In the eleven years remaining following her husband’s death, Eleanor Houston Smith pursued the course they had set for themselves years before. She donated the bulk of her Wolfe’s Neck Farm to the American Farmland Trust, to be administered by the University of Southern Maine, and gave her summer home to the same institution for a conference center. The Wolfe’s Neck Farm is now owned and managed by the Wolfe’s Neck Farm Foundation. She bequeathed to Freeport Historical Society the ca. 1830 Harrington House, which houses their collections and research library.
The Smiths’ preference for anonymity led to their never having been given proper credit for their leadership in Maine’s land use policies or for their foresight in purchasing significant properties for preservation, in perpetuity, for all citizens.
“We’ve dropped a pebble, now we have to see where the ripples go.”
~Eleanor Houston Smith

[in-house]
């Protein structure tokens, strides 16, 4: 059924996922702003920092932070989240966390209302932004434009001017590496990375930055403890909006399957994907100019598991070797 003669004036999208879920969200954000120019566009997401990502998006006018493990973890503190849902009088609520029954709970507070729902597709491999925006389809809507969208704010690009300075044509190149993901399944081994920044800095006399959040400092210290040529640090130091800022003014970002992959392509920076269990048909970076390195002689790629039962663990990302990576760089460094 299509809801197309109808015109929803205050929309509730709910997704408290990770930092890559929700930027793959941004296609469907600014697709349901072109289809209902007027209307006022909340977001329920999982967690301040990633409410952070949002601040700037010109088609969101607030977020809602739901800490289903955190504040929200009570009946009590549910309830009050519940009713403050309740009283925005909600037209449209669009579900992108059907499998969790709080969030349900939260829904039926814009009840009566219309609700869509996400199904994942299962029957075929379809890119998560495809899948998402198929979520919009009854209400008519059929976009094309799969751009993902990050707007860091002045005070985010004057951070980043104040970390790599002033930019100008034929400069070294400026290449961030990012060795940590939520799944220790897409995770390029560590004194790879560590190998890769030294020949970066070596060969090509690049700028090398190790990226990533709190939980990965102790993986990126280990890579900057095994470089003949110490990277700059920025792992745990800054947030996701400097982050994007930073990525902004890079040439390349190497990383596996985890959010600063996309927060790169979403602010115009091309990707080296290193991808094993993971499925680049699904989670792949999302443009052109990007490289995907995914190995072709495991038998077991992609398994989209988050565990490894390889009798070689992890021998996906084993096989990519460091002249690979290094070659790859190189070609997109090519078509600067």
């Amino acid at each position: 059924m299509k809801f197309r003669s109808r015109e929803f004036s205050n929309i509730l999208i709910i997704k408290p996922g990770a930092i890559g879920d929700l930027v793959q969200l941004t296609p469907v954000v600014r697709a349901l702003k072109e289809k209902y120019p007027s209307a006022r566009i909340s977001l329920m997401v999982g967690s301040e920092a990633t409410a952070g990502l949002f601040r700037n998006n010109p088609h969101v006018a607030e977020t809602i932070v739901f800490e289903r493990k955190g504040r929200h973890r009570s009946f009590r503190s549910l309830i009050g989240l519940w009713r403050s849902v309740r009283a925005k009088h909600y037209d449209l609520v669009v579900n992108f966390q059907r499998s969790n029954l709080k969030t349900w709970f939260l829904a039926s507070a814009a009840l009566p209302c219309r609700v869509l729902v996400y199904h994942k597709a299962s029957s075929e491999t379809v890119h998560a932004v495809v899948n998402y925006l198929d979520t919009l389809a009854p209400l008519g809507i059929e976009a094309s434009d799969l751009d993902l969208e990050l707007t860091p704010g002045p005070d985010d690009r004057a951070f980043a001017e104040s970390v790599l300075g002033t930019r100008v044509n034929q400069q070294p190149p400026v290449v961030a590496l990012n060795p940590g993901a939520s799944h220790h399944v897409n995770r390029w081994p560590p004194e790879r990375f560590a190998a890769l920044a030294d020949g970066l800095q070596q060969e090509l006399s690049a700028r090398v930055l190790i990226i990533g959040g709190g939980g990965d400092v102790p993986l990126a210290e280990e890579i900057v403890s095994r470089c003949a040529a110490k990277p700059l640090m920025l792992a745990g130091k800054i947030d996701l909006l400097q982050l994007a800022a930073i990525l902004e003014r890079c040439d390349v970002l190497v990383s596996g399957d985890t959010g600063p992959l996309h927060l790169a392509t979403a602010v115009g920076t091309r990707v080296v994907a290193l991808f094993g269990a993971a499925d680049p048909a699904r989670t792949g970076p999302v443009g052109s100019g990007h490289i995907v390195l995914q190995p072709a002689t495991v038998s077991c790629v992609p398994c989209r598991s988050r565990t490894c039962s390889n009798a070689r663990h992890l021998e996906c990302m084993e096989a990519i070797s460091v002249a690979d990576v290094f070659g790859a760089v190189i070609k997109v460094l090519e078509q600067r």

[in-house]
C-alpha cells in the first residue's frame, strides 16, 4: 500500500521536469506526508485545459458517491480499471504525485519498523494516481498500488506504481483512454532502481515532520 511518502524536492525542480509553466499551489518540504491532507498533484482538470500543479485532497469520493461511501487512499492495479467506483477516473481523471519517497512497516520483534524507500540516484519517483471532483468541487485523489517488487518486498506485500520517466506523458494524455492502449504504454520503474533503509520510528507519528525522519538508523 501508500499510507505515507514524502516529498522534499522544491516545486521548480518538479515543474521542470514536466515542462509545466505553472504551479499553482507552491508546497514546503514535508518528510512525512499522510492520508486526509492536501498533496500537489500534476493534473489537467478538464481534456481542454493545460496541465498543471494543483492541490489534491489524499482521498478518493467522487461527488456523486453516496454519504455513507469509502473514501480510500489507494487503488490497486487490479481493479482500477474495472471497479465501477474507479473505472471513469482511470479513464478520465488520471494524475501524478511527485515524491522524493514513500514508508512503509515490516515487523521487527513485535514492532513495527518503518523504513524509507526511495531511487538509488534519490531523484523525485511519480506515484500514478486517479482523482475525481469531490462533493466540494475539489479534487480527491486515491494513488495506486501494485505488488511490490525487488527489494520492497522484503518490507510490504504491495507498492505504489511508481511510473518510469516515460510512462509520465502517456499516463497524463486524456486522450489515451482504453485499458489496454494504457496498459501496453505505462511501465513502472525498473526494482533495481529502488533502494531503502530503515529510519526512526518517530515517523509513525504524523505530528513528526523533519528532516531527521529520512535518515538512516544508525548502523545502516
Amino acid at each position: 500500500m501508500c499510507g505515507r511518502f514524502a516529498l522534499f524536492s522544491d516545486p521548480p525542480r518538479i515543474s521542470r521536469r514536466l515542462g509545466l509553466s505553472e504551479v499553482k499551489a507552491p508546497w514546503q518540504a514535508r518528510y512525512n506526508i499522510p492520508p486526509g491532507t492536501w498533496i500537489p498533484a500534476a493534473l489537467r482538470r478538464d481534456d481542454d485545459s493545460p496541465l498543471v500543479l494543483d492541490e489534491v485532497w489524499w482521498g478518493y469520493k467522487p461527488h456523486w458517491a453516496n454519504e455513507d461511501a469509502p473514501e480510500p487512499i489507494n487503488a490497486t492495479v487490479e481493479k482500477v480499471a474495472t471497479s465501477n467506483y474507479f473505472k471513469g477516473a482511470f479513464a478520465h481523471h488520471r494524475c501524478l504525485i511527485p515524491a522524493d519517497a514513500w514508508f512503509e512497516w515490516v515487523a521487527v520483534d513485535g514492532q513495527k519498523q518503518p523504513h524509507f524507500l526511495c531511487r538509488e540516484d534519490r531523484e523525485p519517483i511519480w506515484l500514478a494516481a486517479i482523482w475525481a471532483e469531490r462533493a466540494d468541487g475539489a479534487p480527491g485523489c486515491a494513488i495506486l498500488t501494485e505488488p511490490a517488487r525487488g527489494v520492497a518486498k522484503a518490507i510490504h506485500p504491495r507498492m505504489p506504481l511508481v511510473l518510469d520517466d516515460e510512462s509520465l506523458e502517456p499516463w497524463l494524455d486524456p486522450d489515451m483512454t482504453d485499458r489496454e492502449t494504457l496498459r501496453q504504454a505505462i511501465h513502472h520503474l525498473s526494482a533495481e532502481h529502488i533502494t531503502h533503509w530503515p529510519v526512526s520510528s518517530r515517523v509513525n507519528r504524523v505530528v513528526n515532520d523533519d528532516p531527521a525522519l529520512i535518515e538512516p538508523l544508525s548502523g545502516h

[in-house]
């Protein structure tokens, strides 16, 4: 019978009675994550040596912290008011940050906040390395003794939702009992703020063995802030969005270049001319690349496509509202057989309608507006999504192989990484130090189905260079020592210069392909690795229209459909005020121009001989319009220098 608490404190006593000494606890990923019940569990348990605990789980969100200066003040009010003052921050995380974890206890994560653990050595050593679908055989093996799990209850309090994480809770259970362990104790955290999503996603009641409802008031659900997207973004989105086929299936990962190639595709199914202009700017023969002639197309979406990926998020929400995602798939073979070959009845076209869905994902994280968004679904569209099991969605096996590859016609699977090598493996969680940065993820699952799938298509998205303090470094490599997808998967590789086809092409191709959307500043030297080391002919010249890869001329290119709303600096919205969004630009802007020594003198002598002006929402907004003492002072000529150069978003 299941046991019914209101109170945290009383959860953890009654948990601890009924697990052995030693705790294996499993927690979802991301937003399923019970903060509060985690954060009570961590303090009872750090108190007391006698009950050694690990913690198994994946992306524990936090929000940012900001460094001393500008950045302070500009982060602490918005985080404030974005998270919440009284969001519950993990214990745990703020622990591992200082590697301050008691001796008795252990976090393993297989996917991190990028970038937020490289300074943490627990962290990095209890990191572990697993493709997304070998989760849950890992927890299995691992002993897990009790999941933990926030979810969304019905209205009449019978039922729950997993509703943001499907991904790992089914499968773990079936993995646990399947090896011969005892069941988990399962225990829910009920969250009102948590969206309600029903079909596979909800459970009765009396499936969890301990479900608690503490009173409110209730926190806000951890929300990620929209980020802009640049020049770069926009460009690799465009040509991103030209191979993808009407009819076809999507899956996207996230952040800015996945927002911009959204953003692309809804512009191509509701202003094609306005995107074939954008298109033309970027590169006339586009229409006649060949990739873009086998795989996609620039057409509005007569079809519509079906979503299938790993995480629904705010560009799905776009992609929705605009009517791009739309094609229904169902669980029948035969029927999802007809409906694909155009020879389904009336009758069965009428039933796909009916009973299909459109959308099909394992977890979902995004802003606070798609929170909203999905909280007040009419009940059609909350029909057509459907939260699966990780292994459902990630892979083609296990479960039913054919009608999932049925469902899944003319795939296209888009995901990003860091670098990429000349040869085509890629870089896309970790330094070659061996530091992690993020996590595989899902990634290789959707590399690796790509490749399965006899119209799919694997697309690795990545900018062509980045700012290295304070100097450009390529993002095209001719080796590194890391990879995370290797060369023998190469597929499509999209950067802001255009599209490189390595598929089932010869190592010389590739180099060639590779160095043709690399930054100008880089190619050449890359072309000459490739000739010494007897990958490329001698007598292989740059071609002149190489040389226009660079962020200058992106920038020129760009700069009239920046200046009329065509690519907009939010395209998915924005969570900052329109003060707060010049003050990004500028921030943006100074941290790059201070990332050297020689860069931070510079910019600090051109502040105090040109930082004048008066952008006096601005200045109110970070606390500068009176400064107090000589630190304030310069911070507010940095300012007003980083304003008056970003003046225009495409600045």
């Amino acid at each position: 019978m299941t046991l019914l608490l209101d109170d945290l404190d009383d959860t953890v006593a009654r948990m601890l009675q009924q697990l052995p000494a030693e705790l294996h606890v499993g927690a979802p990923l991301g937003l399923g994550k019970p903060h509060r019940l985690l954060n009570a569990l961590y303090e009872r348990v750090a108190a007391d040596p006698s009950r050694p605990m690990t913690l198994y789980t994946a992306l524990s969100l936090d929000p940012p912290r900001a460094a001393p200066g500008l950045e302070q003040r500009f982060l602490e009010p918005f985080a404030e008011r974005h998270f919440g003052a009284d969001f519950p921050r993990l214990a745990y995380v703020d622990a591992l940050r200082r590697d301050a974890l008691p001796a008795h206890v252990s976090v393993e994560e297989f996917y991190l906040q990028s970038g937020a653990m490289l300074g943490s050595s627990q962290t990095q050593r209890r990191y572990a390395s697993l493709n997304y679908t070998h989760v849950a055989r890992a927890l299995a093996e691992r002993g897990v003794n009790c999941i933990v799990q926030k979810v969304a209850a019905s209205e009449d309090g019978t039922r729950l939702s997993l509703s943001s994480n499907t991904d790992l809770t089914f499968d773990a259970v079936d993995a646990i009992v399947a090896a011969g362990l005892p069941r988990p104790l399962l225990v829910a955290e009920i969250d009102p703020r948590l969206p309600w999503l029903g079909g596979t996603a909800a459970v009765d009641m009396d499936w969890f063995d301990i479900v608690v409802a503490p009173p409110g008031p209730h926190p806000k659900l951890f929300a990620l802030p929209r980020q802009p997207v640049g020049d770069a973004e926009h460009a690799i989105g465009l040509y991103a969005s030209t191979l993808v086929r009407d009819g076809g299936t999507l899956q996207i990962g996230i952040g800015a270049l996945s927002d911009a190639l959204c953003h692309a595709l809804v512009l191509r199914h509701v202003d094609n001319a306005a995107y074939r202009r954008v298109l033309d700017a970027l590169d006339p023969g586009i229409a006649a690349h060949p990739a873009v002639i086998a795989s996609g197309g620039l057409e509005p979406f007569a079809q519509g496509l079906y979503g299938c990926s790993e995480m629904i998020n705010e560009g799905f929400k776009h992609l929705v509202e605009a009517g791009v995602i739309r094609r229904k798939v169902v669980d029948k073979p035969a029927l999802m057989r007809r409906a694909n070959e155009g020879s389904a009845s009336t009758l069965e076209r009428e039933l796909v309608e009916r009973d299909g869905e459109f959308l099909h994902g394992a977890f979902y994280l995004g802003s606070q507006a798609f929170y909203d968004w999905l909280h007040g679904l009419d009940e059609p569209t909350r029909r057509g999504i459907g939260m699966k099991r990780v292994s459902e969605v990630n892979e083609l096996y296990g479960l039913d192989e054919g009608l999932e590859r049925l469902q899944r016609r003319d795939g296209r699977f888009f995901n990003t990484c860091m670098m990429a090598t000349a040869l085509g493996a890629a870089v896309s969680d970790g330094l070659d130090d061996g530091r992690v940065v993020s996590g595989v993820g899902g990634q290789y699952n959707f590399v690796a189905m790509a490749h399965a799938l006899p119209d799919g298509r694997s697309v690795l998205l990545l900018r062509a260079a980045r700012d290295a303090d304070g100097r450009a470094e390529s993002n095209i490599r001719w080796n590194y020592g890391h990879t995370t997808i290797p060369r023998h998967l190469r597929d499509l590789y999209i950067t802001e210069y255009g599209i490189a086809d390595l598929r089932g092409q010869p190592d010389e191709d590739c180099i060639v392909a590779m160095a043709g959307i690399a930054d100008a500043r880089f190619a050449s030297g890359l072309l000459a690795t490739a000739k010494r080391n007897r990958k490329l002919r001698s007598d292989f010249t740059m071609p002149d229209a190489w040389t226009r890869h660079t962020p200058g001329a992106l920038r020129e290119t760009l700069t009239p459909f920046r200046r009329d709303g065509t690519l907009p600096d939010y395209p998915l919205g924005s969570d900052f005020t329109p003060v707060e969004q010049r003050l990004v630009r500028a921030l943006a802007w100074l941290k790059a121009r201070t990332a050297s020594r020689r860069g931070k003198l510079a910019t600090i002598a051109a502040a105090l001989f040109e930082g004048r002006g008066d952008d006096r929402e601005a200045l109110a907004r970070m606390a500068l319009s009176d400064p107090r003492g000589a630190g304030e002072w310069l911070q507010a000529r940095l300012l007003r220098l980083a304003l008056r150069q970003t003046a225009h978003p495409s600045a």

This information was excerpted from the following sources:
Austin, Phyllis. Maine Times, August 22, 1975.
Clark Jeff. Maine Times, June 22, 1984, “The Wolfe’s Neck Gift, A model for alternative agriculture joins with
an urban university.”
Mooney, James E. American Antiquarian Society. Obituary for Lawrence Meredith Clemson Smith, 1975.
Portland Press Herald. Obituary for Eleanor Houston Smith, early environmentalist and philanthropist, 1987.
Smith, Philip Chadwick Foster. “Introduction,” Maps, Globes, Atlases and Geographies Through the Year 1800, The Eleanor Houston and Lawrence M.C. Smith Cartographic Collection at the Smith Cartographic Center, University of Southern Maine.
Portland, Maine: University of Southern Maine. c1988.